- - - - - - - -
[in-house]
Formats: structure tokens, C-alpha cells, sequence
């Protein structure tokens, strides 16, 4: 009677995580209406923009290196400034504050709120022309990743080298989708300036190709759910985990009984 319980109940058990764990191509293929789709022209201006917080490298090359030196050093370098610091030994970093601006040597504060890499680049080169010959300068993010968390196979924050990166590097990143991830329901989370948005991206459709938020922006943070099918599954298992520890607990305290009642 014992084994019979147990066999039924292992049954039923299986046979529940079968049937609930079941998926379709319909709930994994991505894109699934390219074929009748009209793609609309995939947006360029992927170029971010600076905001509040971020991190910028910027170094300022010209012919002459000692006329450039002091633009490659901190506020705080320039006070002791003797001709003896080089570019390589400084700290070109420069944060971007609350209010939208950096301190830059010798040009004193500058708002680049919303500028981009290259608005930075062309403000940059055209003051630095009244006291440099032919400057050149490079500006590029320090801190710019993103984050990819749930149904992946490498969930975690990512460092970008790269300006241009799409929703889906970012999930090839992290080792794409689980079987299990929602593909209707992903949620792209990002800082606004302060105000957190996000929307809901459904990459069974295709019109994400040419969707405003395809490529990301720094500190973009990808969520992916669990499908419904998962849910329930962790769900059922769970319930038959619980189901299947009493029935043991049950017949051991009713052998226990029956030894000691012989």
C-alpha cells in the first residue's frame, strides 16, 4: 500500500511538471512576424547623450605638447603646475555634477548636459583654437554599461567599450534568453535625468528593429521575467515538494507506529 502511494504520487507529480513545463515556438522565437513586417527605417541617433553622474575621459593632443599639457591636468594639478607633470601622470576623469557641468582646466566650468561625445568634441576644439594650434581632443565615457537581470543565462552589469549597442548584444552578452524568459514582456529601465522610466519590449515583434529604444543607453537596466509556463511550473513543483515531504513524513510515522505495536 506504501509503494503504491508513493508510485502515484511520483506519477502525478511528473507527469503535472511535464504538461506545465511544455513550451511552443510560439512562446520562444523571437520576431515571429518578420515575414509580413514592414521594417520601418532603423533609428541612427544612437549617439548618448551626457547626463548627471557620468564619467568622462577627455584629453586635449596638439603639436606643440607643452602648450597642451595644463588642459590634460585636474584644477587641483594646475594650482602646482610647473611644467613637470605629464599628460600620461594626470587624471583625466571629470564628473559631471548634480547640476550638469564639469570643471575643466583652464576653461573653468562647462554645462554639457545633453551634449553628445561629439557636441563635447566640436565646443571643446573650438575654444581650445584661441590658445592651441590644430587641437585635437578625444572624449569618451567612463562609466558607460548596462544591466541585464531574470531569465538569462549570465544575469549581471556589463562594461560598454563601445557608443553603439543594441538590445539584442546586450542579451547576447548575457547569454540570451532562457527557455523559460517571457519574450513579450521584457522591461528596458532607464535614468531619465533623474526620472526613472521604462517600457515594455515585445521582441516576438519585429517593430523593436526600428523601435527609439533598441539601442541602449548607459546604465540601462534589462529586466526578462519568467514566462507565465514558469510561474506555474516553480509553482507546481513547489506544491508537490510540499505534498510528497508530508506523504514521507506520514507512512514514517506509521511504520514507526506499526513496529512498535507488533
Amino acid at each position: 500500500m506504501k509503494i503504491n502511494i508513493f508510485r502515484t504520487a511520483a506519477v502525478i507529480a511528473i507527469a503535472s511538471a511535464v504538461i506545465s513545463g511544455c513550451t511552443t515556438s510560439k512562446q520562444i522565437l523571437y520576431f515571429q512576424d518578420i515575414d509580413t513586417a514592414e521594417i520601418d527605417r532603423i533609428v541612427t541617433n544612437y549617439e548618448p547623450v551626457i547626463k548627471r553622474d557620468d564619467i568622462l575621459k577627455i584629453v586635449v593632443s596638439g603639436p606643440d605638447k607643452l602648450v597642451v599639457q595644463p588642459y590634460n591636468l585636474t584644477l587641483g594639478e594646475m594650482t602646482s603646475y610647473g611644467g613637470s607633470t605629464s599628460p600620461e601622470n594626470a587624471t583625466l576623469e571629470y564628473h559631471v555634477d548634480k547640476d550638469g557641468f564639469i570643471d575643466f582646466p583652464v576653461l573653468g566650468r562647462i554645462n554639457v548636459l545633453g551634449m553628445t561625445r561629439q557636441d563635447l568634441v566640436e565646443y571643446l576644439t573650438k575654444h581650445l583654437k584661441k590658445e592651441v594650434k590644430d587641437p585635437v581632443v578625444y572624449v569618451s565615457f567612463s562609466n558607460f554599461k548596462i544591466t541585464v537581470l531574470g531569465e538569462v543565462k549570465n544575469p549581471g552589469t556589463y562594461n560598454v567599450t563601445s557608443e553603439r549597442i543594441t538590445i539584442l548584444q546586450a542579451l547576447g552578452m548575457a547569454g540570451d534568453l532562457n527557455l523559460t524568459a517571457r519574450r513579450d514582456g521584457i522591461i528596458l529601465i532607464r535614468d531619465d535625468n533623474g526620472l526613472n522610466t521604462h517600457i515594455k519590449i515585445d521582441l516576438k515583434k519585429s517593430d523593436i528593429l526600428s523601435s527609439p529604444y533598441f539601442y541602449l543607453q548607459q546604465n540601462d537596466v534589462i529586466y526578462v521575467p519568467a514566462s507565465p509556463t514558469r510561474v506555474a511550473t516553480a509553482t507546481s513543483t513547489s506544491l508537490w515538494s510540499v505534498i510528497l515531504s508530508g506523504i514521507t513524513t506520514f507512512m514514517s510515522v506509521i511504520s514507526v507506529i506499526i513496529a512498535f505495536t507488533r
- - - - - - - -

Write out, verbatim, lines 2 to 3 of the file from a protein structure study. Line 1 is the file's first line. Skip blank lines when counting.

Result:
Formats: structure tokens, C-alpha cells, sequence
């Protein structure tokens, strides 16, 4: 009677995580209406923009290196400034504050709120022309990743080298989708300036190709759910985990009984 319980109940058990764990191509293929789709022209201006917080490298090359030196050093370098610091030994970093601006040597504060890499680049080169010959300068993010968390196979924050990166590097990143991830329901989370948005991206459709938020922006943070099918599954298992520890607990305290009642 014992084994019979147990066999039924292992049954039923299986046979529940079968049937609930079941998926379709319909709930994994991505894109699934390219074929009748009209793609609309995939947006360029992927170029971010600076905001509040971020991190910028910027170094300022010209012919002459000692006329450039002091633009490659901190506020705080320039006070002791003797001709003896080089570019390589400084700290070109420069944060971007609350209010939208950096301190830059010798040009004193500058708002680049919303500028981009290259608005930075062309403000940059055209003051630095009244006291440099032919400057050149490079500006590029320090801190710019993103984050990819749930149904992946490498969930975690990512460092970008790269300006241009799409929703889906970012999930090839992290080792794409689980079987299990929602593909209707992903949620792209990002800082606004302060105000957190996000929307809901459904990459069974295709019109994400040419969707405003395809490529990301720094500190973009990808969520992916669990499908419904998962849910329930962790769900059922769970319930038959619980189901299947009493029935043991049950017949051991009713052998226990029956030894000691012989």